Singapore GE: FACTBOX-Key facts and figures

Posted by under Election Watch on 29 April 2006

The absence of a truly independent elections commission is a very serious weakness in Singapore's elections process and throws the whole process into question whether its free and fair.

FACTBOX-Key facts and figures
about Singapore elections

Singapore votes on May 6 in its tenth general election since independence from Malaysia in 1965. Prime Minister Lee Hsien Loong, son of the city-state's founding father, Lee Kuan Yew, faces his first real leadership test since his appointment in August 2004.

Here are key facts on Singapore politics.

- All candidates must be declared by Nomination Day, set for April 27. If only one party puts forward a candidate or group of candidates in a given constituency, that candidate or group automatically wins the corresponding seats in parliament.

* In the past three elections in 2001, 1997, and 1991 the ruling People's Action Party (PAP) won the election on nomination day after the opposition failed to put up candidates for more than half of the seats. In Nov. 2001, only a third of eligible voters had a chance to cast their ballot, as only 29 of 84 seats were contested. This time, the opposition is expected to contest more than half of the seats.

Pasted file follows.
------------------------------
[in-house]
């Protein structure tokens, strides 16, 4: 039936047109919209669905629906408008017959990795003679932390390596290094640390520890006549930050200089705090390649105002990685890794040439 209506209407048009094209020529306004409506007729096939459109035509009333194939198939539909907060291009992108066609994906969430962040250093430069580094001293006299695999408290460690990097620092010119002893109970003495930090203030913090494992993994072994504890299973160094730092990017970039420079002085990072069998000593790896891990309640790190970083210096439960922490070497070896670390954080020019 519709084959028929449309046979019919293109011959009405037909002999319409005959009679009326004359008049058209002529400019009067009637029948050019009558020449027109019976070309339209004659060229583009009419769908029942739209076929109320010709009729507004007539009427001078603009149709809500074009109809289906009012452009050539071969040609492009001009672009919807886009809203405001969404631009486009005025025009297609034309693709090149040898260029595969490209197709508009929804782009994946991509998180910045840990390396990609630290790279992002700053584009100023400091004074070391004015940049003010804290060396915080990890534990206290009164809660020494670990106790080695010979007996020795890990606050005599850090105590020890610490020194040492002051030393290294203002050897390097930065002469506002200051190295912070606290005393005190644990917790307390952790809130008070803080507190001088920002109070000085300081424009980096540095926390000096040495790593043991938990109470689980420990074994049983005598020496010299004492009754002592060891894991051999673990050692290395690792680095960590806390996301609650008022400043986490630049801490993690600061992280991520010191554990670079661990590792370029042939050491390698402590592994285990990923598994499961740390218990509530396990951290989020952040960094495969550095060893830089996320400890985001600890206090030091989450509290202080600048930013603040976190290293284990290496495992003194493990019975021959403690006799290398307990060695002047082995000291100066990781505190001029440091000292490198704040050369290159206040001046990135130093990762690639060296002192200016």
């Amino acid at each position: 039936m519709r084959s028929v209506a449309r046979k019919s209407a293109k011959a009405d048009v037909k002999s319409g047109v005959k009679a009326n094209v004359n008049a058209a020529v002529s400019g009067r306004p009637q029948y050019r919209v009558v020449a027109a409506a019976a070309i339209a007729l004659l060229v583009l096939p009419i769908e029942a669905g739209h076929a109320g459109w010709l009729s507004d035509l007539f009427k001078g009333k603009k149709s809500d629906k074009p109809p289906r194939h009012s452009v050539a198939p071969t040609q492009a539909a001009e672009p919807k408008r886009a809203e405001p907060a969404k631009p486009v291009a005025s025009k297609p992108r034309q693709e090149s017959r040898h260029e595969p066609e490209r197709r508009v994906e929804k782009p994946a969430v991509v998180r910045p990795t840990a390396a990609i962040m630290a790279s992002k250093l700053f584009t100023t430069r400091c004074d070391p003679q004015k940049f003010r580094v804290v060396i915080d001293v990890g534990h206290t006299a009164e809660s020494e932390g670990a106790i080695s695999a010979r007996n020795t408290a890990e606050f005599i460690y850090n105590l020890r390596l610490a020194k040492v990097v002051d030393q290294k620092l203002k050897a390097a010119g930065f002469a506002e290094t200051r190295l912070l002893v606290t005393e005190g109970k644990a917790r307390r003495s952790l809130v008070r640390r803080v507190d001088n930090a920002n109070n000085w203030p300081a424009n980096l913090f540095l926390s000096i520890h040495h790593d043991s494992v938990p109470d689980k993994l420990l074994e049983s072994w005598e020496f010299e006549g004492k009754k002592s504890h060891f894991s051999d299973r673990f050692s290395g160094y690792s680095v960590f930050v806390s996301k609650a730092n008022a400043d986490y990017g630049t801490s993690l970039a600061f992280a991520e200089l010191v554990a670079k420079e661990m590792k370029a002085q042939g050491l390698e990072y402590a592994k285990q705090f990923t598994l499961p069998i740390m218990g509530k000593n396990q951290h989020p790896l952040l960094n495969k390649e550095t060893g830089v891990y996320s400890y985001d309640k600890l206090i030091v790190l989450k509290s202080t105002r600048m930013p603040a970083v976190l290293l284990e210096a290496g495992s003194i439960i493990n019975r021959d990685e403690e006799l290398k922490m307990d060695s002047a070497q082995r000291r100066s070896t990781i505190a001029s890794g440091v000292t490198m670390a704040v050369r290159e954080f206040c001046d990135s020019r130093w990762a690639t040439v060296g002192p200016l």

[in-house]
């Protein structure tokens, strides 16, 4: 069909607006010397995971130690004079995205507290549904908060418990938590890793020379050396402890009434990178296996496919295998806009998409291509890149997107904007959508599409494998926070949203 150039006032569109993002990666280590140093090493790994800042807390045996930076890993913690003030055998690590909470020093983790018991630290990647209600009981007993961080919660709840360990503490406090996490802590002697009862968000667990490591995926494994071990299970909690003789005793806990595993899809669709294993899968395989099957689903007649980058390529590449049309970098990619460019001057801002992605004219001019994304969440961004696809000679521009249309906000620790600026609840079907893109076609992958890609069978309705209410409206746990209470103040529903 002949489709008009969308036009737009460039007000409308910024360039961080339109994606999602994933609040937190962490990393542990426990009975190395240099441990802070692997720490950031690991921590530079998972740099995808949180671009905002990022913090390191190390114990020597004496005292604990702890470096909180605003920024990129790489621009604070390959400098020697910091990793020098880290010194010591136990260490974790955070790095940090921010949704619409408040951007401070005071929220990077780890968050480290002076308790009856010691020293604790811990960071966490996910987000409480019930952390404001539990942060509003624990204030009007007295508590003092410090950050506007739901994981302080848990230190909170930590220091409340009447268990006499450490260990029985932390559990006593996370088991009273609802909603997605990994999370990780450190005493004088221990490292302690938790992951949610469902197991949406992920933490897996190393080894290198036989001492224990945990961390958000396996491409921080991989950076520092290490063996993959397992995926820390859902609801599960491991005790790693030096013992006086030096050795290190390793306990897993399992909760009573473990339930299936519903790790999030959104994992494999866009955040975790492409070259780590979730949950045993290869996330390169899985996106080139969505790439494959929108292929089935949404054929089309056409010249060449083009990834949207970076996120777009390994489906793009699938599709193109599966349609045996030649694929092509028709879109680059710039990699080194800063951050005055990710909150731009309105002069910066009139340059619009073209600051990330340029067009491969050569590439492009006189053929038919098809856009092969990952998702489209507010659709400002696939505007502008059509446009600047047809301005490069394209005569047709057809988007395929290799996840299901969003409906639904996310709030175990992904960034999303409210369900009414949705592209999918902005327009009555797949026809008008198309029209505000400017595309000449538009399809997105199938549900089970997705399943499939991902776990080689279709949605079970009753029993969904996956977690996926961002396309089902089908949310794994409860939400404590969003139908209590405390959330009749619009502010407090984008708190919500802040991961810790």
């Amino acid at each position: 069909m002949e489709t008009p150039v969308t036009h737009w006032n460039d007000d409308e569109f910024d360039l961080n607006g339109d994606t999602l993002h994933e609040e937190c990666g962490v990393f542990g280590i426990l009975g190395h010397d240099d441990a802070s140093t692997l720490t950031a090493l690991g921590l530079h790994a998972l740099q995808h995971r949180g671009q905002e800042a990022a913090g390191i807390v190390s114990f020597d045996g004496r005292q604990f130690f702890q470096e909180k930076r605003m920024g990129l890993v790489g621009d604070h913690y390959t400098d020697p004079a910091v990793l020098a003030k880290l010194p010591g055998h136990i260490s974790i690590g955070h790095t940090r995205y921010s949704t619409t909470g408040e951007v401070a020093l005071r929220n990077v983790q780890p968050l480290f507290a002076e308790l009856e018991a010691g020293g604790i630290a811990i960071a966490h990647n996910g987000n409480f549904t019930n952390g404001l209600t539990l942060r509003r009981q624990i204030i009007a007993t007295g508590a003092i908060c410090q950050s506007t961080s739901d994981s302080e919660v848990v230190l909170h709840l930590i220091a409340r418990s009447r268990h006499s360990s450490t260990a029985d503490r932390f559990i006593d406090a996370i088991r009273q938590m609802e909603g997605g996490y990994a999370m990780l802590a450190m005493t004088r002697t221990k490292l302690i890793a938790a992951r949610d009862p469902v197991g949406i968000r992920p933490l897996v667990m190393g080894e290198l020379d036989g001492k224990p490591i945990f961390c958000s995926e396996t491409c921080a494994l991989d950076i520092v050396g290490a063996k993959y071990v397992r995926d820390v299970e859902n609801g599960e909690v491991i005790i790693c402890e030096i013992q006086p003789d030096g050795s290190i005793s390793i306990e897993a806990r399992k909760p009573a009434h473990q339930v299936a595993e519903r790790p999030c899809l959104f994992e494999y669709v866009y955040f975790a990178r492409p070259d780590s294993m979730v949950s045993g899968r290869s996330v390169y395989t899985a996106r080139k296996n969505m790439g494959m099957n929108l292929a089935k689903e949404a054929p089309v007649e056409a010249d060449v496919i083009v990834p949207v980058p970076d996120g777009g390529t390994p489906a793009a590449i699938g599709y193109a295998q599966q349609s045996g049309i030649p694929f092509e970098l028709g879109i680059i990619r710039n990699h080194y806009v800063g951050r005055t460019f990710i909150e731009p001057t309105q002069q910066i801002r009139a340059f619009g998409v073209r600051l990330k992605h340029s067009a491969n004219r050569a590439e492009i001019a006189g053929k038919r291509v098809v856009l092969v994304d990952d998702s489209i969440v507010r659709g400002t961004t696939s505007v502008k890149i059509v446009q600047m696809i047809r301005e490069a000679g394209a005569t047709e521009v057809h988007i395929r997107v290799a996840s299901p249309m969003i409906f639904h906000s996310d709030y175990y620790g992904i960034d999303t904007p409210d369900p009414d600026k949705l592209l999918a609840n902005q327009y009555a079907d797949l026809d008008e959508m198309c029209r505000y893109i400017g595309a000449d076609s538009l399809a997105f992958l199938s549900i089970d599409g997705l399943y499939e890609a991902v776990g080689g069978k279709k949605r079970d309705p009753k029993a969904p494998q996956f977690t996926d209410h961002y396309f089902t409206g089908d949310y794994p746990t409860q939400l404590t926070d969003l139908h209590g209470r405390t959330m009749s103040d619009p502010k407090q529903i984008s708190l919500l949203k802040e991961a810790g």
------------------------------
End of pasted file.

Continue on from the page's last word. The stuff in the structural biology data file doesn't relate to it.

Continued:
* The PAP has dominated parliament since independence. The tiny, fragmented opposition held only two of the 84 seats in the outgoing parliament, one each for the Workers' Party and the Singapore Democratic Alliance. Opposition parties had their best showing in 1991, when they won four seats in an 81-seat chamber.

* PAP leaders have sued many opposition politicians for defamation. The U.S. State Department says the threat of libel has crippled the opposition and stifled political activity. PAP leaders say the suits were necessary to protect their reputation.

* Election ballots are tagged with serial numbers which can be used to identify voters in the event of suspected election fraud. The PAP has said individual votes will not be traced.

* The Singapore government, which bars demonstrations and public speeches without permit, recently said it would ban podcasts and videocasts that carry political content. Existing laws require political parties and individuals to register if they wish to post political content on Websites.

* The prime minister is elected for a five-year term. There is no restriction on the number of terms a leader can serve.

* Some 2.1 million people, about half the population, are eligible to vote. Voting is mandatory for all aged 21 or above.

Sources and Relevant Links:

Reuters FACTBOX-Key facts and figures about Singapore elections 20 April 2006

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